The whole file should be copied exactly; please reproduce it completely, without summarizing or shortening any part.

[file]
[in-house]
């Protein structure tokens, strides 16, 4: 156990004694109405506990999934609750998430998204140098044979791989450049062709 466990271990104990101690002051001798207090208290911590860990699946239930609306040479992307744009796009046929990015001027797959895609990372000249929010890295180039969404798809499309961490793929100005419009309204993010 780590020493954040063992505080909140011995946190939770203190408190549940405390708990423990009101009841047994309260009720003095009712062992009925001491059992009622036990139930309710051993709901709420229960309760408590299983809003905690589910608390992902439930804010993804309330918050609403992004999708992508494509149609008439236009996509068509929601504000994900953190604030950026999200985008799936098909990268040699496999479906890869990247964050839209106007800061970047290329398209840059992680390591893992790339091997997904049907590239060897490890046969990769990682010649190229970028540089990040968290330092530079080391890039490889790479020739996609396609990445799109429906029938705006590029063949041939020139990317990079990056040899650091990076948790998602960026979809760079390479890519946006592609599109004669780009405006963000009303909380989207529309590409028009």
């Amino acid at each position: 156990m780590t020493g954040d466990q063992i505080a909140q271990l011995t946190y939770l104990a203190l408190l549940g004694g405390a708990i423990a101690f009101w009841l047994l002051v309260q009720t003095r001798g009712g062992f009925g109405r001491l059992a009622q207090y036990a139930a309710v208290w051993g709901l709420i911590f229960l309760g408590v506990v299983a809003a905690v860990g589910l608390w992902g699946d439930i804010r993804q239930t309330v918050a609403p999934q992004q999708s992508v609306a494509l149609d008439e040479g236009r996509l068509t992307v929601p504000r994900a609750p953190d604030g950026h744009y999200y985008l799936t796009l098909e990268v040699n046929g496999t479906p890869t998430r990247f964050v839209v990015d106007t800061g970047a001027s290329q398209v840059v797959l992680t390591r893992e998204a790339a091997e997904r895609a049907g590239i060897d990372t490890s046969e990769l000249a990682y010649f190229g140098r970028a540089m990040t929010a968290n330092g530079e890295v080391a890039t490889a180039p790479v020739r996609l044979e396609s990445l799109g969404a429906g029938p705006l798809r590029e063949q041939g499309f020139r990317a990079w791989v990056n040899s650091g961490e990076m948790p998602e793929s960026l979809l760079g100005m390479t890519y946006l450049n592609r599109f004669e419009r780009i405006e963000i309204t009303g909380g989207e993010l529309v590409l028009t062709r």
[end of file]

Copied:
[in-house]
């Protein structure tokens, strides 16, 4: 156990004694109405506990999934609750998430998204140098044979791989450049062709 466990271990104990101690002051001798207090208290911590860990699946239930609306040479992307744009796009046929990015001027797959895609990372000249929010890295180039969404798809499309961490793929100005419009309204993010 780590020493954040063992505080909140011995946190939770203190408190549940405390708990423990009101009841047994309260009720003095009712062992009925001491059992009622036990139930309710051993709901709420229960309760408590299983809003905690589910608390992902439930804010993804309330918050609403992004999708992508494509149609008439236009996509068509929601504000994900953190604030950026999200985008799936098909990268040699496999479906890869990247964050839209106007800061970047290329398209840059992680390591893992790339091997997904049907590239060897490890046969990769990682010649190229970028540089990040968290330092530079080391890039490889790479020739996609396609990445799109429906029938705006590029063949041939020139990317990079990056040899650091990076948790998602960026979809760079390479890519946006592609599109004669780009405006963000009303909380989207529309590409028009």
């Amino acid at each position: 156990m780590t020493g954040d466990q063992i505080a909140q271990l011995t946190y939770l104990a203190l408190l549940g004694g405390a708990i423990a101690f009101w009841l047994l002051v309260q009720t003095r001798g009712g062992f009925g109405r001491l059992a009622q207090y036990a139930a309710v208290w051993g709901l709420i911590f229960l309760g408590v506990v299983a809003a905690v860990g589910l608390w992902g699946d439930i804010r993804q239930t309330v918050a609403p999934q992004q999708s992508v609306a494509l149609d008439e040479g236009r996509l068509t992307v929601p504000r994900a609750p953190d604030g950026h744009y999200y985008l799936t796009l098909e990268v040699n046929g496999t479906p890869t998430r990247f964050v839209v990015d106007t800061g970047a001027s290329q398209v840059v797959l992680t390591r893992e998204a790339a091997e997904r895609a049907g590239i060897d990372t490890s046969e990769l000249a990682y010649f190229g140098r970028a540089m990040t929010a968290n330092g530079e890295v080391a890039t490889a180039p790479v020739r996609l044979e396609s990445l799109g969404a429906g029938p705006l798809r590029e063949q041939g499309f020139r990317a990079w791989v990056n040899s650091g961490e990076m948790p998602e793929s960026l979809l760079g100005m390479t890519y946006l450049n592609r599109f004669e419009r780009i405006e963000i309204t009303g909380g989207e993010l529309v590409l028009t062709r």